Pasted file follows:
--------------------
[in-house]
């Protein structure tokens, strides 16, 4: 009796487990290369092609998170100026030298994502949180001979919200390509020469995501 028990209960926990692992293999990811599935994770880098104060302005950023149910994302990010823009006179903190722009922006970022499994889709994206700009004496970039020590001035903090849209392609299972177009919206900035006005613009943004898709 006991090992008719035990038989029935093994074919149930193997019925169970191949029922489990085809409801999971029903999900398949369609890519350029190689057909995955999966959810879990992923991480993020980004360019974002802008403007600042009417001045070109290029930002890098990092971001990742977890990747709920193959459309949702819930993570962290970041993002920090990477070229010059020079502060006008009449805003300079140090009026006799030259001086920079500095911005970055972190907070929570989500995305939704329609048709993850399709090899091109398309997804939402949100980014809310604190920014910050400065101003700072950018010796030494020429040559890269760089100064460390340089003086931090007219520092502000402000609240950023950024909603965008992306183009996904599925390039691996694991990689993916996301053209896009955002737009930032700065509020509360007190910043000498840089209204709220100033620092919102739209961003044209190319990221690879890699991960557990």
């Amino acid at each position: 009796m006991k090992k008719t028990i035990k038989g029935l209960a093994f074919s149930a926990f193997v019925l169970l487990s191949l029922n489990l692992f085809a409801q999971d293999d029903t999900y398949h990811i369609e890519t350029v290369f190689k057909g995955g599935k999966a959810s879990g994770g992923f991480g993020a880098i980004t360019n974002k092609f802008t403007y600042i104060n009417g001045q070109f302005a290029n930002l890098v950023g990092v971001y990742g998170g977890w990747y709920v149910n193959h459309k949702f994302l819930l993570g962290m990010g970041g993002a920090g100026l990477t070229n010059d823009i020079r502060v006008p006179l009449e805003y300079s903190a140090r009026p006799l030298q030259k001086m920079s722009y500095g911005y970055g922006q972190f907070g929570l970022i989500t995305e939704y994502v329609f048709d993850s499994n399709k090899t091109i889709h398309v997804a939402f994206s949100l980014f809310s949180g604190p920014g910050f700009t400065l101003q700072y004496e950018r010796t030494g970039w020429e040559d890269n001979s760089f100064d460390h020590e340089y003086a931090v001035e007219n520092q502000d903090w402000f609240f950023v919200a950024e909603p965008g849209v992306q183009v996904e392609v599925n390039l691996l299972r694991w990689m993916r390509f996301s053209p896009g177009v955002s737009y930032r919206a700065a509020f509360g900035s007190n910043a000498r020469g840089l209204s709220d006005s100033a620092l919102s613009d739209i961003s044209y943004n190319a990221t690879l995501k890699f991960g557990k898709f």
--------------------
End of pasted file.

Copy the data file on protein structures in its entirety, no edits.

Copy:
[in-house]
């Protein structure tokens, strides 16, 4: 009796487990290369092609998170100026030298994502949180001979919200390509020469995501 028990209960926990692992293999990811599935994770880098104060302005950023149910994302990010823009006179903190722009922006970022499994889709994206700009004496970039020590001035903090849209392609299972177009919206900035006005613009943004898709 006991090992008719035990038989029935093994074919149930193997019925169970191949029922489990085809409801999971029903999900398949369609890519350029190689057909995955999966959810879990992923991480993020980004360019974002802008403007600042009417001045070109290029930002890098990092971001990742977890990747709920193959459309949702819930993570962290970041993002920090990477070229010059020079502060006008009449805003300079140090009026006799030259001086920079500095911005970055972190907070929570989500995305939704329609048709993850399709090899091109398309997804939402949100980014809310604190920014910050400065101003700072950018010796030494020429040559890269760089100064460390340089003086931090007219520092502000402000609240950023950024909603965008992306183009996904599925390039691996694991990689993916996301053209896009955002737009930032700065509020509360007190910043000498840089209204709220100033620092919102739209961003044209190319990221690879890699991960557990």
């Amino acid at each position: 009796m006991k090992k008719t028990i035990k038989g029935l209960a093994f074919s149930a926990f193997v019925l169970l487990s191949l029922n489990l692992f085809a409801q999971d293999d029903t999900y398949h990811i369609e890519t350029v290369f190689k057909g995955g599935k999966a959810s879990g994770g992923f991480g993020a880098i980004t360019n974002k092609f802008t403007y600042i104060n009417g001045q070109f302005a290029n930002l890098v950023g990092v971001y990742g998170g977890w990747y709920v149910n193959h459309k949702f994302l819930l993570g962290m990010g970041g993002a920090g100026l990477t070229n010059d823009i020079r502060v006008p006179l009449e805003y300079s903190a140090r009026p006799l030298q030259k001086m920079s722009y500095g911005y970055g922006q972190f907070g929570l970022i989500t995305e939704y994502v329609f048709d993850s499994n399709k090899t091109i889709h398309v997804a939402f994206s949100l980014f809310s949180g604190p920014g910050f700009t400065l101003q700072y004496e950018r010796t030494g970039w020429e040559d890269n001979s760089f100064d460390h020590e340089y003086a931090v001035e007219n520092q502000d903090w402000f609240f950023v919200a950024e909603p965008g849209v992306q183009v996904e392609v599925n390039l691996l299972r694991w990689m993916r390509f996301s053209p896009g177009v955002s737009y930032r919206a700065a509020f509360g900035s007190n910043a000498r020469g840089l209204s709220d006005s100033a620092l919102s613009d739209i961003s044209y943004n190319a990221t690879l995501k890699f991960g557990k898709f």